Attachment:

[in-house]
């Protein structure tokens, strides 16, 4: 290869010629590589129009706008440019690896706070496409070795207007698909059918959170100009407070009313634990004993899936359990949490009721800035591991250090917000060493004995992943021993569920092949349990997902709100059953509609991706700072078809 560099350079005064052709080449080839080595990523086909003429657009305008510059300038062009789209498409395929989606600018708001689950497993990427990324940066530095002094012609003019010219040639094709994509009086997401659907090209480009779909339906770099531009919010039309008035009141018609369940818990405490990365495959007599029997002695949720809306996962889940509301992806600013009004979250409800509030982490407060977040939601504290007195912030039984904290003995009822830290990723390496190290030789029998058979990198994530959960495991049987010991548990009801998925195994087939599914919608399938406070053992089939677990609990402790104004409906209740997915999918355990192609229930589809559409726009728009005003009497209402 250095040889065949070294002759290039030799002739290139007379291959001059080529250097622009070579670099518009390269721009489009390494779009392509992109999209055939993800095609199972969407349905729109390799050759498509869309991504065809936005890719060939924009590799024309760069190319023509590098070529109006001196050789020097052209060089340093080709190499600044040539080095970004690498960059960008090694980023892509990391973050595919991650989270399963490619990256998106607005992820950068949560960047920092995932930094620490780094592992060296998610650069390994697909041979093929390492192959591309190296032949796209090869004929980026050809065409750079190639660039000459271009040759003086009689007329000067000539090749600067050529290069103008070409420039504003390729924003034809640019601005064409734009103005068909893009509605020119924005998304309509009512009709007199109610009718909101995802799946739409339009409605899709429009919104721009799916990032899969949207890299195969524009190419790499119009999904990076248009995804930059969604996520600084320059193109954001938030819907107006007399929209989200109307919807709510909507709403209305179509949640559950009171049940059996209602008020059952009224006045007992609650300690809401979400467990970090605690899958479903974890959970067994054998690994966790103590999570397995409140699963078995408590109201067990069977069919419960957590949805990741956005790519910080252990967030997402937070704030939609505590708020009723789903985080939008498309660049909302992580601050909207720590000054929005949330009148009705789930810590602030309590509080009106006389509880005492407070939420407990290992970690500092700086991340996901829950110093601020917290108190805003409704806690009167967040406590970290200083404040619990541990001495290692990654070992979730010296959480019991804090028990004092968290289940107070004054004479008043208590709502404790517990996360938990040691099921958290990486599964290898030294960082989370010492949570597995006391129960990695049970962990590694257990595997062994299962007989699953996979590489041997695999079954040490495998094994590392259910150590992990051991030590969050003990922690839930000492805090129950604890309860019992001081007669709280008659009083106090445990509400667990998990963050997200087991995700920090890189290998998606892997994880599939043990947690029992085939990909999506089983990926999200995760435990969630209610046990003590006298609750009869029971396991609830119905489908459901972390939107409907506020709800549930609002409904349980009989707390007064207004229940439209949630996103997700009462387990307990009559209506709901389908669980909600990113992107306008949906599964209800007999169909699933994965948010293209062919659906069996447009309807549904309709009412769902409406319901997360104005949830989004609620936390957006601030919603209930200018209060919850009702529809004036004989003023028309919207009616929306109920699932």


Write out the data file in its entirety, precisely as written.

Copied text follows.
[in-house]
């Protein structure tokens, strides 16, 4: 290869010629590589129009706008440019690896706070496409070795207007698909059918959170100009407070009313634990004993899936359990949490009721800035591991250090917000060493004995992943021993569920092949349990997902709100059953509609991706700072078809 560099350079005064052709080449080839080595990523086909003429657009305008510059300038062009789209498409395929989606600018708001689950497993990427990324940066530095002094012609003019010219040639094709994509009086997401659907090209480009779909339906770099531009919010039309008035009141018609369940818990405490990365495959007599029997002695949720809306996962889940509301992806600013009004979250409800509030982490407060977040939601504290007195912030039984904290003995009822830290990723390496190290030789029998058979990198994530959960495991049987010991548990009801998925195994087939599914919608399938406070053992089939677990609990402790104004409906209740997915999918355990192609229930589809559409726009728009005003009497209402 250095040889065949070294002759290039030799002739290139007379291959001059080529250097622009070579670099518009390269721009489009390494779009392509992109999209055939993800095609199972969407349905729109390799050759498509869309991504065809936005890719060939924009590799024309760069190319023509590098070529109006001196050789020097052209060089340093080709190499600044040539080095970004690498960059960008090694980023892509990391973050595919991650989270399963490619990256998106607005992820950068949560960047920092995932930094620490780094592992060296998610650069390994697909041979093929390492192959591309190296032949796209090869004929980026050809065409750079190639660039000459271009040759003086009689007329000067000539090749600067050529290069103008070409420039504003390729924003034809640019601005064409734009103005068909893009509605020119924005998304309509009512009709007199109610009718909101995802799946739409339009409605899709429009919104721009799916990032899969949207890299195969524009190419790499119009999904990076248009995804930059969604996520600084320059193109954001938030819907107006007399929209989200109307919807709510909507709403209305179509949640559950009171049940059996209602008020059952009224006045007992609650300690809401979400467990970090605690899958479903974890959970067994054998690994966790103590999570397995409140699963078995408590109201067990069977069919419960957590949805990741956005790519910080252990967030997402937070704030939609505590708020009723789903985080939008498309660049909302992580601050909207720590000054929005949330009148009705789930810590602030309590509080009106006389509880005492407070939420407990290992970690500092700086991340996901829950110093601020917290108190805003409704806690009167967040406590970290200083404040619990541990001495290692990654070992979730010296959480019991804090028990004092968290289940107070004054004479008043208590709502404790517990996360938990040691099921958290990486599964290898030294960082989370010492949570597995006391129960990695049970962990590694257990595997062994299962007989699953996979590489041997695999079954040490495998094994590392259910150590992990051991030590969050003990922690839930000492805090129950604890309860019992001081007669709280008659009083106090445990509400667990998990963050997200087991995700920090890189290998998606892997994880599939043990947690029992085939990909999506089983990926999200995760435990969630209610046990003590006298609750009869029971396991609830119905489908459901972390939107409907506020709800549930609002409904349980009989707390007064207004229940439209949630996103997700009462387990307990009559209506709901389908669980909600990113992107306008949906599964209800007999169909699933994965948010293209062919659906069996447009309807549904309709009412769902409406319901997360104005949830989004609620936390957006601030919603209930200018209060919850009702529809004036004989003023028309919207009616929306109920699932």